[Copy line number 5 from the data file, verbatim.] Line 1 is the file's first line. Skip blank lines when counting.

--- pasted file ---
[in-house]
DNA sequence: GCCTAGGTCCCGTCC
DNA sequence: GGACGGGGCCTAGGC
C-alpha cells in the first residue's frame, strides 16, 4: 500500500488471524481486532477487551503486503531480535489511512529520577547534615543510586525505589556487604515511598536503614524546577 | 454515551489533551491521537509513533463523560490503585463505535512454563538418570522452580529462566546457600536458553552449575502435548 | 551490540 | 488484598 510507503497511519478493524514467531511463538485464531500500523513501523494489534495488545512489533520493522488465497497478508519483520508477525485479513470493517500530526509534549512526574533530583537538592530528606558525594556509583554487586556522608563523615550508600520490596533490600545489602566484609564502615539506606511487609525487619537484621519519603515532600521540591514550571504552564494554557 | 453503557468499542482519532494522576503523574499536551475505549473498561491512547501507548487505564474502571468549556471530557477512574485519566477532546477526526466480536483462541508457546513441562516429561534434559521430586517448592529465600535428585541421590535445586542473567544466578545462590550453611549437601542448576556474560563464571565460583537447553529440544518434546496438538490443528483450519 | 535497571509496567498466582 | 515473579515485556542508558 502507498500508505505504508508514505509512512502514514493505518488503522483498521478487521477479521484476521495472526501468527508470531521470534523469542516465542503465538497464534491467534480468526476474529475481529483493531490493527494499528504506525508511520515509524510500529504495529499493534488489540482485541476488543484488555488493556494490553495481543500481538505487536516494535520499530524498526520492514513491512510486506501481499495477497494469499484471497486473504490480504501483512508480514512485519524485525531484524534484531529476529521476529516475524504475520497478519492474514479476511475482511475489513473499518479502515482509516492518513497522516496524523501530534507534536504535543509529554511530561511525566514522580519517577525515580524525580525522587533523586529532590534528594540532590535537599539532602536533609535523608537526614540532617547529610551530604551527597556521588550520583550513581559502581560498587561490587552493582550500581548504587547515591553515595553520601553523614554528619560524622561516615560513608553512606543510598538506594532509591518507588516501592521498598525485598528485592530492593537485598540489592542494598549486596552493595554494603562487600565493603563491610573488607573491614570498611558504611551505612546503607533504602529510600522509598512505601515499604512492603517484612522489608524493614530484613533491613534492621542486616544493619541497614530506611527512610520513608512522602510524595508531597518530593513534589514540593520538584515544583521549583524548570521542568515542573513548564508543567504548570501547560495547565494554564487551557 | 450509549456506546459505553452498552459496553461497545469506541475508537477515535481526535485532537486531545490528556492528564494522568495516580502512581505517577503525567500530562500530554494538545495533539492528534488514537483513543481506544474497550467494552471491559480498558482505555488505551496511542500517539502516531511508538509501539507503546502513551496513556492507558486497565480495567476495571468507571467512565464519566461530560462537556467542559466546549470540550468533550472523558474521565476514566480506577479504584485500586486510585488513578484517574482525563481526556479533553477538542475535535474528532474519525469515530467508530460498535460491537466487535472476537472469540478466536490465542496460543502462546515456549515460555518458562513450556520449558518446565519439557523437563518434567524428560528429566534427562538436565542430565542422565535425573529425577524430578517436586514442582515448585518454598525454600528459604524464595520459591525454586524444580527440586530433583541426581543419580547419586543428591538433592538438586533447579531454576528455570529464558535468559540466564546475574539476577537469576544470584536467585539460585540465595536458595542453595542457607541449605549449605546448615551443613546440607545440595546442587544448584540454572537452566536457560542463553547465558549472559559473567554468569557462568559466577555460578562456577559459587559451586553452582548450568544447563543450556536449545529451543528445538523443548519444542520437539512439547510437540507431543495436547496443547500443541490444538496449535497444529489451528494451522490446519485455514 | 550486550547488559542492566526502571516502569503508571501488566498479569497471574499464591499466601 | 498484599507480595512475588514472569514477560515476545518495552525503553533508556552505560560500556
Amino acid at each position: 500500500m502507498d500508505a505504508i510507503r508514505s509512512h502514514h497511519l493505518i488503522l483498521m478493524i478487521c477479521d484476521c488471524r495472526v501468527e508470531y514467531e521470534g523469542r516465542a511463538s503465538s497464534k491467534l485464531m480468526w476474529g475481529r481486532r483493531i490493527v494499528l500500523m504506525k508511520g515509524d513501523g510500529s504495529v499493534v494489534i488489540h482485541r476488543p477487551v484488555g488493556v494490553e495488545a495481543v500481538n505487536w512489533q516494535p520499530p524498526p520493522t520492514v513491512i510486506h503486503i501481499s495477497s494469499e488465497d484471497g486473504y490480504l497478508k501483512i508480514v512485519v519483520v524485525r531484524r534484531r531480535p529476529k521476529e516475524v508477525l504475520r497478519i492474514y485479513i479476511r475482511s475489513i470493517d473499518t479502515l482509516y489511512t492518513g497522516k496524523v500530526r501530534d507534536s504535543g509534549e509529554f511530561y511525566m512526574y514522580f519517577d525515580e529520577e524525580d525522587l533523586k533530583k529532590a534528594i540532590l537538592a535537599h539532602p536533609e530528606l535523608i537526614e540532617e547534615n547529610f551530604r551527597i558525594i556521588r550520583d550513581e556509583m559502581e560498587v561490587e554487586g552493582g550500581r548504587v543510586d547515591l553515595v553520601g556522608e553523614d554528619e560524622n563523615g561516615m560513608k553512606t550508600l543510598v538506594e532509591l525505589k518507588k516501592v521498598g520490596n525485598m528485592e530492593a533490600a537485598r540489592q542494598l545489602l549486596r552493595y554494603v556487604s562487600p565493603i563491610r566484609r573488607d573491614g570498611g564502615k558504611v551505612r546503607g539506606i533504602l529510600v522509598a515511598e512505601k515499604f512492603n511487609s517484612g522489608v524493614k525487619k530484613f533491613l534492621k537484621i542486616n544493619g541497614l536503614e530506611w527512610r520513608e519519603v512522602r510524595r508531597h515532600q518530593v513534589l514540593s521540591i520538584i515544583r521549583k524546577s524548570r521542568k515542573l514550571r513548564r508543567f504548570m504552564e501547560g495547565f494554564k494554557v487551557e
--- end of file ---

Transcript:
Amino acid at each position: 500500500m502507498d500508505a505504508i510507503r508514505s509512512h502514514h497511519l493505518i488503522l483498521m478493524i478487521c477479521d484476521c488471524r495472526v501468527e508470531y514467531e521470534g523469542r516465542a511463538s503465538s497464534k491467534l485464531m480468526w476474529g475481529r481486532r483493531i490493527v494499528l500500523m504506525k508511520g515509524d513501523g510500529s504495529v499493534v494489534i488489540h482485541r476488543p477487551v484488555g488493556v494490553e495488545a495481543v500481538n505487536w512489533q516494535p520499530p524498526p520493522t520492514v513491512i510486506h503486503i501481499s495477497s494469499e488465497d484471497g486473504y490480504l497478508k501483512i508480514v512485519v519483520v524485525r531484524r534484531r531480535p529476529k521476529e516475524v508477525l504475520r497478519i492474514y485479513i479476511r475482511s475489513i470493517d473499518t479502515l482509516y489511512t492518513g497522516k496524523v500530526r501530534d507534536s504535543g509534549e509529554f511530561y511525566m512526574y514522580f519517577d525515580e529520577e524525580d525522587l533523586k533530583k529532590a534528594i540532590l537538592a535537599h539532602p536533609e530528606l535523608i537526614e540532617e547534615n547529610f551530604r551527597i558525594i556521588r550520583d550513581e556509583m559502581e560498587v561490587e554487586g552493582g550500581r548504587v543510586d547515591l553515595v553520601g556522608e553523614d554528619e560524622n563523615g561516615m560513608k553512606t550508600l543510598v538506594e532509591l525505589k518507588k516501592v521498598g520490596n525485598m528485592e530492593a533490600a537485598r540489592q542494598l545489602l549486596r552493595y554494603v556487604s562487600p565493603i563491610r566484609r573488607d573491614g570498611g564502615k558504611v551505612r546503607g539506606i533504602l529510600v522509598a515511598e512505601k515499604f512492603n511487609s517484612g522489608v524493614k525487619k530484613f533491613l534492621k537484621i542486616n544493619g541497614l536503614e530506611w527512610r520513608e519519603v512522602r510524595r508531597h515532600q518530593v513534589l514540593s521540591i520538584i515544583r521549583k524546577s524548570r521542568k515542573l514550571r513548564r508543567f504548570m504552564e501547560g495547565f494554564k494554557v487551557e